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Not a bad way to mark a birthday . . .

The elation will live long.

Tony Watt slides a shot beyond  Victor Valdes to give Celtic a  two-goal lead late in the game. Picture: Colin Mearns
Tony Watt slides a shot beyond Victor Valdes to give Celtic a two-goal lead late in the game. Picture: Colin Mearns

For all that Celtic are commemorating the club's past, new glories can still be achieved. Neil Lennon held his head in his hands at the final whistle, because the joy, the sheer unadulterated jubilation, could not be contained. So much of the night will remain in the collective memories of Celtic fans, a reminder that the game, for all its simplicities, can provide moments of triumph that are overwhelming.

The occasion was immediately ecstatic. Some thoughtful deliberation went into the card display that greeted the teams as they came on to the field, but the over-riding sense was of an uncontrollable surge of emotion. The noise was unbound, and it carried power enough to move the spirit. At a time when Celtic are celebrating the 125th anniversary of the club's foundation, supporters are conscious of the great sweep of history that lies behind an evening like this.

The Champions League is a reward for the patient development of Lennon's side, and the steady accumulation of nous and prizes. Yet this was, too, a reward for the supporters' endless commitment. An occasion for the ages, there was a tumultuous spirit that the stadium could barely hold.

Boldness was evident in every aspect of the contest, since Barcelona fielded their strongest team, and Lennon, in response, was prepared to line up with two strikers in Georgios Samaras and Miku. There were subtleties to that formation, with Miku dropping deep whenever Barcelona attacked and Samaras stretching the play by staying high up the pitch, and the shape provided the Celtic defenders with two out balls: short to Miku, or long to Samaras.

Lennon must have agitated over every connotation. Miku had impressed only in brief flashes since joining the club at the end of the transfer window, while Tony Watt, the bullish young striker, has performed with raw but persuasive ability this season. The Celtic manager could only be restless, since his instinct is to be involved in every passage of the game. He was a constant presence on the touchline, mentally engrossed in the small details of the game. Tito Vilanova, in contrast, seldom emerged from the Barcelona dug-out.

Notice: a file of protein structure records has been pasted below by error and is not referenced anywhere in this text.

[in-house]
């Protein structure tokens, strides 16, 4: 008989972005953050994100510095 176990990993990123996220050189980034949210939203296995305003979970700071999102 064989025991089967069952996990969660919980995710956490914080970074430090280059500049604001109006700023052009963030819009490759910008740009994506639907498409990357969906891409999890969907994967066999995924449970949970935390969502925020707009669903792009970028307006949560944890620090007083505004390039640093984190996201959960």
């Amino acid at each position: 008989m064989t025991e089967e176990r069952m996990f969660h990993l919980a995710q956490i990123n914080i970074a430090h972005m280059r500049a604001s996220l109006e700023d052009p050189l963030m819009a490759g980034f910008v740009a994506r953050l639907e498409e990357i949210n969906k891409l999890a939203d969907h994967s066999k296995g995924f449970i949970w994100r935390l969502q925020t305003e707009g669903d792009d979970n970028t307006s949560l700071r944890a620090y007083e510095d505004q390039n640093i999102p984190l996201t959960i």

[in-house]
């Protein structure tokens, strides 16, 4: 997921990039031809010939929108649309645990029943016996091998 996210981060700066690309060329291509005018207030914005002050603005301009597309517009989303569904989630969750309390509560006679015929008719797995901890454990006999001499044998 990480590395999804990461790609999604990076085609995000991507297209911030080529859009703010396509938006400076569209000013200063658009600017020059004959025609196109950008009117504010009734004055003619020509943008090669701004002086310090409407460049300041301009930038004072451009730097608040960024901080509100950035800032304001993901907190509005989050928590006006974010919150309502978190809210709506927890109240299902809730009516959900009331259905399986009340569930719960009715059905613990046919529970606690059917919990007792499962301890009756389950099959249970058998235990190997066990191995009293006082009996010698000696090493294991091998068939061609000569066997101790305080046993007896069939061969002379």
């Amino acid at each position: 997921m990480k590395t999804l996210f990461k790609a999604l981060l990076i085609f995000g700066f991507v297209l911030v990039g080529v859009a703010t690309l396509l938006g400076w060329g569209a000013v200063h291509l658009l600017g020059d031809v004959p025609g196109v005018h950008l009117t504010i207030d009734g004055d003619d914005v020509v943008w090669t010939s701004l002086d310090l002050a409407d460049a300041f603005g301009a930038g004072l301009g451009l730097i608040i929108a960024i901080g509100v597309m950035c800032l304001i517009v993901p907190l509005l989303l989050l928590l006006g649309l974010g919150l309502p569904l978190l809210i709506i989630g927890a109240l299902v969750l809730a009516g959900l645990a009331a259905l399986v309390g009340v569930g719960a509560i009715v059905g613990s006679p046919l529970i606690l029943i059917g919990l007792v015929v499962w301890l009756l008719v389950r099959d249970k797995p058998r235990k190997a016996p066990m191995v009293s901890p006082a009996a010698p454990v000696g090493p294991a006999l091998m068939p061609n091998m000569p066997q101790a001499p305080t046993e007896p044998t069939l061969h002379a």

Discipline epitomised Celtic's display, though. Kris Commons and Charlie Mulgrew were stationed on the flanks rather than exploiting them, and they often dropped into the full-back positions, with Mikael Lustig and Adam Matthews tucking into the centre, when Barcelona moved the ball towards the Celtic penalty area. That kind of ordered thinking was fundamental to Celtic's hopes, but the threat to Barcelona was contained in the unpredictable moments.

Victor Wanyama could brush opponents aside in midfield, since his power and athleticism was too forceful to be restrained. The impression was of a figure Barcelona accepted they could not conquer. The visitors could dominate possession – although to a lesser extent than they did at Camp Nou – but their vulnerabilities could not be disguised. Celtic were adamant that they could exploit set-pieces, and the stadium responded with a ferocious yell when the home side won a corner in the 20th minute.

Elite players tend to be immune to the convulsions of the crowd, but Barcelona were still exposed. Jordi Alba was marking Wanyama at the corner kick, but was brushed aside by the midfielder's driving intent. His header flew past Victor Valdes and the noise that erupted around Celtic Park was a furious expression of delight. It subsided to a precious sense of hope, since the visitors had seen much of the ball but created little danger. The challenge for Celtic, then, was to contain themselves. As the game at the Camp Nou emphasised, Barcelona are not perturbed by falling behind, since their style of play is so ingrained that it is unshaken by the individual dramas of a game.

It must have seemed inevitable to them that a series of passes would end with an Alexis Sanchez effort on goal, but the striker's careful header bounced off a post. There could be no respite for Celtic, since a single pass from Xavi could still almost undo their good work; it sent Dani Alves through, but the full-back could not quite reach the ball to control it. Celtic could never allow themselves to be distracted. They also could not muster so much adventure in the second-half, as Barcelona established a holding pattern in the final third, where they kept trying to pick their way through the home side's defence.

Every Celtic player had to be impeccable, and Fraser Forster made an outstanding save from Lionel Messi after a spell of patient passing ended with a fierce strike by the Argentine. Celtic might have felt, then, as though they could only protect their advantage, and the diligence of Commons, who performed with responsibility and consideration throughout, was emblematic of Celtic's discipline. Yet they could still be brazen.

When Xavi missed a through ball, Watt could not be disrupted as he surged through to drive a low, hard and emphatic shot beyond Valdes. At that moment, as Lennon celebrated with his staff and substitutes, every glorious ambition must have seemed possible. That sentiment survived Messi's late consolation goal since the night, in all of its triumphant possibilities, belonged to Celtic.

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